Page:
The Advent Wreath
by Catherine Fournier
From the Catholic Encyclopedia on Advent: "(Latin ad-venio, to come to).
According to present usage, Advent is a period beginning with the Sunday nearest to the feast of St. Andrew the Apostle (30 November) and embracing four Sundays. The first Sunday may be as early as 27 November, and then Advent has twenty-eight days, or as late as 3 December, giving the season only twenty-one days.
With Advent the ecclesiastical year begins in the Western churches. During this time the faithful are admonished:
- to prepare themselves worthily to celebrate the anniversary of the Lord's coming into the world as the incarnate God of love,
- thus to make their souls fitting abodes for the Redeemer coming in Holy Communion and through grace, and
- thereby to make themselves ready for His final coming as judge, at death and at the end of the world."
Also from the Catholic Encyclopedia about Candles:
The word candle (candela, from candeo, to burn) was introduced into the English language as an ecclesiastical term, probably as early as the eighth century... We need not shrink from admitting that candles, like incense and lustral water, were commonly employed in pagan worship and in the rites paid to the dead. But the Church from a very early period took them into her service, just as she adopted many other things indifferent in themselves, which seemed proper to enhance the splendour of religious ceremonial....They are, in fact, part of the natural language of mystical expression, and such things belong quite as much to secular ceremonial as they do to religion. The salute of an assigned number of guns, a tribute which is paid by a warship to the flag of a foreign power, is just as much or as little worthy to be described as superstitious as the display of an assigned number of candles upon the altar at high Mass.
The Advent Wreath is a simple way to honour Advent. By using the symbolic power of candles within the four weeks of Advent, we illustrate that Advent is a time of solemn preparation, that during this time, we are awaiting the Light of the Word and the Dawning of Hope.
Advent is a penitential season, just like Lent. We are called to fast, to pray, and to perform good works to prepare ourselves for the great Feast of Christmas. The liturgical colour of violet, or purple, symbolises humility and penitence. This is why the candles of the Advent Wreath are purple, with the exception of the third candle, which is rose, or pink. On the Third Sunday of Advent, the 'mood' lifts as the Church begins to look forward to the Coming of the Christ Child, and this joyful waiting is represented by the lighter colour of the candle and vestments.
Christ came to bring us Eternal Life. He promised that "the gates of Hell would not prevail against His Church" and "whatever was bound on Earth would be bound also in Heaven." This is why we use a circle of greenery for the Advent Wreath, the circle symbolises eternity (the same symbolism is used in wedding rings) and the greenery symbolises new life and our evergreen, ever growing, every living faith.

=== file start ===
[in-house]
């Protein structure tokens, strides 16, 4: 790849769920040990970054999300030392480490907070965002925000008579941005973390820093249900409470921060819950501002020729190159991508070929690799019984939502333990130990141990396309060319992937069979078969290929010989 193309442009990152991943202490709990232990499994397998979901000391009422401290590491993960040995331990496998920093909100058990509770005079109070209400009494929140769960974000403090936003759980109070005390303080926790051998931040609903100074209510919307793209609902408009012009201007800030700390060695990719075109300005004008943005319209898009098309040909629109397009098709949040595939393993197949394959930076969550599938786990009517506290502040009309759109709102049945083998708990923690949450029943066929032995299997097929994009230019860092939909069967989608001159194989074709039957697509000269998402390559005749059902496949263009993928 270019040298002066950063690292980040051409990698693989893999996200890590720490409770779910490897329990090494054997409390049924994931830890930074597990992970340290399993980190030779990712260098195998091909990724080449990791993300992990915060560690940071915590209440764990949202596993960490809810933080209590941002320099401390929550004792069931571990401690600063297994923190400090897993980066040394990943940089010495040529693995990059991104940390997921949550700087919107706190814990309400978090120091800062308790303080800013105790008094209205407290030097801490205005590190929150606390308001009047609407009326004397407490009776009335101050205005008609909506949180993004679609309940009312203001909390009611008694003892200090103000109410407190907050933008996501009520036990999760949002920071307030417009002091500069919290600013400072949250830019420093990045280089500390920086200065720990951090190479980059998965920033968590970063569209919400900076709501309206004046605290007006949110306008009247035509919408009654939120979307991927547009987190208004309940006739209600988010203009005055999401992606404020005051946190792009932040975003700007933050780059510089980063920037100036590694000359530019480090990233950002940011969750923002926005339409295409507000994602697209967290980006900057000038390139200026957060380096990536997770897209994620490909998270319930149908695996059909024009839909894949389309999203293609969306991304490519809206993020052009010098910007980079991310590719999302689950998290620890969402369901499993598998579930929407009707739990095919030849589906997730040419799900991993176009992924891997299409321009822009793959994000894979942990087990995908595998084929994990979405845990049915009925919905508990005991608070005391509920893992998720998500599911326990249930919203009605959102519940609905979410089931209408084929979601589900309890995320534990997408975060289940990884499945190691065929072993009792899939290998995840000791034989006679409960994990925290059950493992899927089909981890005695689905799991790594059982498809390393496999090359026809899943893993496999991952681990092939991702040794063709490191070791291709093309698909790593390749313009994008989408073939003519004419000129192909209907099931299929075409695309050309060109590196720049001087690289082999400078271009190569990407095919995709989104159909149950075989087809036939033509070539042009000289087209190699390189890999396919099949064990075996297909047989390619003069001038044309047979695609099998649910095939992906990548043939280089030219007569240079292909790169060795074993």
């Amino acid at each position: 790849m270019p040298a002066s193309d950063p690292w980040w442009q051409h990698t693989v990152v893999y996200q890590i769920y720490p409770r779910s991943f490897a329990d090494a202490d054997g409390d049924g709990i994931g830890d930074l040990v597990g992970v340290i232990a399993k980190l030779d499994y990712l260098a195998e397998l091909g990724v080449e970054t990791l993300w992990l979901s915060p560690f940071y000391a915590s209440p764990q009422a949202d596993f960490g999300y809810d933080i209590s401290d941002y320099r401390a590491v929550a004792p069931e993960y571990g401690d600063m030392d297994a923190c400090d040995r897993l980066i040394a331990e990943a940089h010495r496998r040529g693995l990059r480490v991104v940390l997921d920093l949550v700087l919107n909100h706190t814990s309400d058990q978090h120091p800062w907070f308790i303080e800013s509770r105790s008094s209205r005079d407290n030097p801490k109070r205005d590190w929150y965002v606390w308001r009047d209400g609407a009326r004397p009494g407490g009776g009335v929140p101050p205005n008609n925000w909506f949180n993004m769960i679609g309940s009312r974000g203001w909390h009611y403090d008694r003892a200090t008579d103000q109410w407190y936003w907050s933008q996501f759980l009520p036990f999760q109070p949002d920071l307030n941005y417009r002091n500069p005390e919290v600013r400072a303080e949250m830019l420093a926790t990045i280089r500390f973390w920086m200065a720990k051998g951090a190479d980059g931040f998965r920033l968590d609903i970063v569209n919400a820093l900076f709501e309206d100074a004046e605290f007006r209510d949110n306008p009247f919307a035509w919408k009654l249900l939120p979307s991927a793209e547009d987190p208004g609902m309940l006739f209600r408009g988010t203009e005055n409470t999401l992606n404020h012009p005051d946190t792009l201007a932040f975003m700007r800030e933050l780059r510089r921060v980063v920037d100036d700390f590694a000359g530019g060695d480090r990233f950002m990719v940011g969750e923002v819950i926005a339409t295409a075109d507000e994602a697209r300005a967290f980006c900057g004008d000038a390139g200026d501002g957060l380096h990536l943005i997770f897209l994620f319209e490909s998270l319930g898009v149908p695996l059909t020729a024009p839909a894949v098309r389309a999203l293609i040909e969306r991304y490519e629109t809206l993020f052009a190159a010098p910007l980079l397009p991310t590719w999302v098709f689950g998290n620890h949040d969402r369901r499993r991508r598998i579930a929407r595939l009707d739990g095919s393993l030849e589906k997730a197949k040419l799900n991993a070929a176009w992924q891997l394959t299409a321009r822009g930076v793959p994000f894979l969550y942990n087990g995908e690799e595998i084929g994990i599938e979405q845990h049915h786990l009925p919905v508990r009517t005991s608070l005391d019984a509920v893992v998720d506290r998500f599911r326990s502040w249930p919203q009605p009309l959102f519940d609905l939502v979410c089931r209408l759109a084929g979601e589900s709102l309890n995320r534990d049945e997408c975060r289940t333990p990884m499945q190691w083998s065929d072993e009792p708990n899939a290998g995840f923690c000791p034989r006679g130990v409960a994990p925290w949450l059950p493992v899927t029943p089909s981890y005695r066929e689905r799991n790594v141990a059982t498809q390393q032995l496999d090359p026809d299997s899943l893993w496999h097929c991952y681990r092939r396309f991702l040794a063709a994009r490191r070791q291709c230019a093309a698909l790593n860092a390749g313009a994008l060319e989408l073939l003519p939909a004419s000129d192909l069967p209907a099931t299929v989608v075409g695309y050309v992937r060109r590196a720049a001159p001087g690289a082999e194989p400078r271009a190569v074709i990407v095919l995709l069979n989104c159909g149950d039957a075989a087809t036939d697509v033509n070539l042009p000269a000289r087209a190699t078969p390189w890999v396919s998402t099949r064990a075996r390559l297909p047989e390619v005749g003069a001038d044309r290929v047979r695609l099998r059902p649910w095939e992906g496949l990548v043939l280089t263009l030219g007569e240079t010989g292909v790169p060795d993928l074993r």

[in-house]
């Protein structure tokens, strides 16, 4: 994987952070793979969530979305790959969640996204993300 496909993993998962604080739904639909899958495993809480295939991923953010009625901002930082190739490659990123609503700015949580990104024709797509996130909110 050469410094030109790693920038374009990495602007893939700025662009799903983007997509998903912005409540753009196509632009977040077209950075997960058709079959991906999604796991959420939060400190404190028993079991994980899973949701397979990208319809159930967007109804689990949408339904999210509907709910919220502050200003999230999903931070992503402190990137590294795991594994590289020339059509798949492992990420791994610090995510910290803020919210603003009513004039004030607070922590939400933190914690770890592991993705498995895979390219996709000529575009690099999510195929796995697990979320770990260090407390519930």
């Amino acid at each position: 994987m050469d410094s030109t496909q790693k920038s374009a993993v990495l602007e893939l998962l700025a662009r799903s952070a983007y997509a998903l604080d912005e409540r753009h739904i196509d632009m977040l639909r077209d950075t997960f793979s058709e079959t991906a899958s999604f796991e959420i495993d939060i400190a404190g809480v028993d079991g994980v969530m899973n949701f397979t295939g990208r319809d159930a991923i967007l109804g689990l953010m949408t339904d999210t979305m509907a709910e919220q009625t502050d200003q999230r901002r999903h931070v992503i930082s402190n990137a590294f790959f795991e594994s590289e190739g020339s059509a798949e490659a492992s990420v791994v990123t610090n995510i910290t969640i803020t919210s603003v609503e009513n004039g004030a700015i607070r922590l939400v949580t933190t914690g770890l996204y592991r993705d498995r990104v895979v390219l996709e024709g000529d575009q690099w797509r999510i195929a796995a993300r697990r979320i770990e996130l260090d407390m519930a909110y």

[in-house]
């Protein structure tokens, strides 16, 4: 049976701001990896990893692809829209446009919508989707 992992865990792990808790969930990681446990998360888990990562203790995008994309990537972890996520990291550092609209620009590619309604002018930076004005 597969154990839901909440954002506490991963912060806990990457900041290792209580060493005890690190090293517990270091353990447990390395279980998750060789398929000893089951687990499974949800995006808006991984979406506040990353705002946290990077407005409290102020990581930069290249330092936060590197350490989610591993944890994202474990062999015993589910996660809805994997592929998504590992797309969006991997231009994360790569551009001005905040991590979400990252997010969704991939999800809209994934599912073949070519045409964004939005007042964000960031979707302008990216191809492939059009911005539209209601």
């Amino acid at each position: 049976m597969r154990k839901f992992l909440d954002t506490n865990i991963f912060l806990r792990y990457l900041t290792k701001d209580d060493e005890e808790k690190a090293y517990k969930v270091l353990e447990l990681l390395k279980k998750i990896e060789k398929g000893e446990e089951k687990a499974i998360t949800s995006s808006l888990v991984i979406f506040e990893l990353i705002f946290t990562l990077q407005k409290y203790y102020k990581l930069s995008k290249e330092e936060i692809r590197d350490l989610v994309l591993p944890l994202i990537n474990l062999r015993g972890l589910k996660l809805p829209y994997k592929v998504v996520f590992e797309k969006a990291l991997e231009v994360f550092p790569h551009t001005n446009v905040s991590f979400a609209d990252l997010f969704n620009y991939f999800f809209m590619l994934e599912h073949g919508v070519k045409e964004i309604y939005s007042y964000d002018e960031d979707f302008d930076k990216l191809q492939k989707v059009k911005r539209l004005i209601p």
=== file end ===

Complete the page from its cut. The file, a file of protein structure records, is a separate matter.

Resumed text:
None of this symbolism has much to do with an Advent Wreath's place in the devotional activities of the family, of course. The powerful symbolic messages of candles and greenery are absorbed by the parents and children as a matter of course without much discussion. The observance of specific colours of the candles and their lighting become part of family tradition, which gains its own symbolic power over the years. The growing light of the wreath as more candles are lit each week amply demonstrates the faith message of the season without any more elaboration needed.
A visitor to our site contributed this insight: "I was told that (this is from a
Catholic perspective) that the candle lit on the third week of Advent is a
different color than the rest, because it stands as the sign that Light
When the first two candles are lit there are still two dark, it is half and half, but when the third is lit Light wins!
What is important in the family, is the activity of using the Wreath, together as a family. Every action, whether daily or devotional is layered upon every other action, building by imperceptible layers the character, faith and unity of the family. Clear, strong, simple, fruitful traditions build strong, faithful and fruitful families. The Advent Wreath is such a tradition. Enduring, clear, simple to use and to pass on to the generations.
For instructions on how to make and use an Advent Wreath, visit Fridge Art: Making Advent Wreaths
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